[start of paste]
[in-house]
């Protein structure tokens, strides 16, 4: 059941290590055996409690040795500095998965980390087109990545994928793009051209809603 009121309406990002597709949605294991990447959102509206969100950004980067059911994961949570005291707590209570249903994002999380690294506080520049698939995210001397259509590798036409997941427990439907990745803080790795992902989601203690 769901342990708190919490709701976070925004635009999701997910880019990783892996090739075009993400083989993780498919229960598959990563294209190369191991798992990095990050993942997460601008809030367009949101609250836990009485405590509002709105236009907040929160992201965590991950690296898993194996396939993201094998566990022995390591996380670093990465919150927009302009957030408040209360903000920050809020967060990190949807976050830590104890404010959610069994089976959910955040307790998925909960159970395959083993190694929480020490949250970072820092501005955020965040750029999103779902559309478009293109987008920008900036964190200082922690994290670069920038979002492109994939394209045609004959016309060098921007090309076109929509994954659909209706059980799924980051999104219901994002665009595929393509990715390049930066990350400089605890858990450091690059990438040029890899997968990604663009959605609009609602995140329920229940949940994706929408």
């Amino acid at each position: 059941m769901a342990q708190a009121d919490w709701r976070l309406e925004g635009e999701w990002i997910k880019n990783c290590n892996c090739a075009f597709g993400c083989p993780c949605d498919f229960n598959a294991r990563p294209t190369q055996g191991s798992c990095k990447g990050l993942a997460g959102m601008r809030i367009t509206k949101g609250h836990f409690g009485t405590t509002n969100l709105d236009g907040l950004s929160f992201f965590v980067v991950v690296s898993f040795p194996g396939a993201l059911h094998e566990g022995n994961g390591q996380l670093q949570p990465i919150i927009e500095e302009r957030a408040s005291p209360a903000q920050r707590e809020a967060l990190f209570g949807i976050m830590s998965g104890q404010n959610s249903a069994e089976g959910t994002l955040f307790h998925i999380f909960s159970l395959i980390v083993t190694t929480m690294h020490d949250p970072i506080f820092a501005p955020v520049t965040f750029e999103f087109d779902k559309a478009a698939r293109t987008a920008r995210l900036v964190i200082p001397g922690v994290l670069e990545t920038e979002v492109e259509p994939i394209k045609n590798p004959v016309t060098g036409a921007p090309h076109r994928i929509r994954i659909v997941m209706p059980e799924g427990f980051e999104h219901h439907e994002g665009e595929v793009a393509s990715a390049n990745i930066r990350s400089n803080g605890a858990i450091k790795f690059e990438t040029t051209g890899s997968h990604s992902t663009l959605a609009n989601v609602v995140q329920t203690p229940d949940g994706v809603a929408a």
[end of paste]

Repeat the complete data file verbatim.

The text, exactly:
[in-house]
């Protein structure tokens, strides 16, 4: 059941290590055996409690040795500095998965980390087109990545994928793009051209809603 009121309406990002597709949605294991990447959102509206969100950004980067059911994961949570005291707590209570249903994002999380690294506080520049698939995210001397259509590798036409997941427990439907990745803080790795992902989601203690 769901342990708190919490709701976070925004635009999701997910880019990783892996090739075009993400083989993780498919229960598959990563294209190369191991798992990095990050993942997460601008809030367009949101609250836990009485405590509002709105236009907040929160992201965590991950690296898993194996396939993201094998566990022995390591996380670093990465919150927009302009957030408040209360903000920050809020967060990190949807976050830590104890404010959610069994089976959910955040307790998925909960159970395959083993190694929480020490949250970072820092501005955020965040750029999103779902559309478009293109987008920008900036964190200082922690994290670069920038979002492109994939394209045609004959016309060098921007090309076109929509994954659909209706059980799924980051999104219901994002665009595929393509990715390049930066990350400089605890858990450091690059990438040029890899997968990604663009959605609009609602995140329920229940949940994706929408």
């Amino acid at each position: 059941m769901a342990q708190a009121d919490w709701r976070l309406e925004g635009e999701w990002i997910k880019n990783c290590n892996c090739a075009f597709g993400c083989p993780c949605d498919f229960n598959a294991r990563p294209t190369q055996g191991s798992c990095k990447g990050l993942a997460g959102m601008r809030i367009t509206k949101g609250h836990f409690g009485t405590t509002n969100l709105d236009g907040l950004s929160f992201f965590v980067v991950v690296s898993f040795p194996g396939a993201l059911h094998e566990g022995n994961g390591q996380l670093q949570p990465i919150i927009e500095e302009r957030a408040s005291p209360a903000q920050r707590e809020a967060l990190f209570g949807i976050m830590s998965g104890q404010n959610s249903a069994e089976g959910t994002l955040f307790h998925i999380f909960s159970l395959i980390v083993t190694t929480m690294h020490d949250p970072i506080f820092a501005p955020v520049t965040f750029e999103f087109d779902k559309a478009a698939r293109t987008a920008r995210l900036v964190i200082p001397g922690v994290l670069e990545t920038e979002v492109e259509p994939i394209k045609n590798p004959v016309t060098g036409a921007p090309h076109r994928i929509r994954i659909v997941m209706p059980e799924g427990f980051e999104h219901h439907e994002g665009e595929v793009a393509s990715a390049n990745i930066r990350s400089n803080g605890a858990i450091k790795f690059e990438t040029t051209g890899s997968h990604s992902t663009l959605a609009n989601v609602v995140q329920t203690p229940d949940g994706v809603a929408a």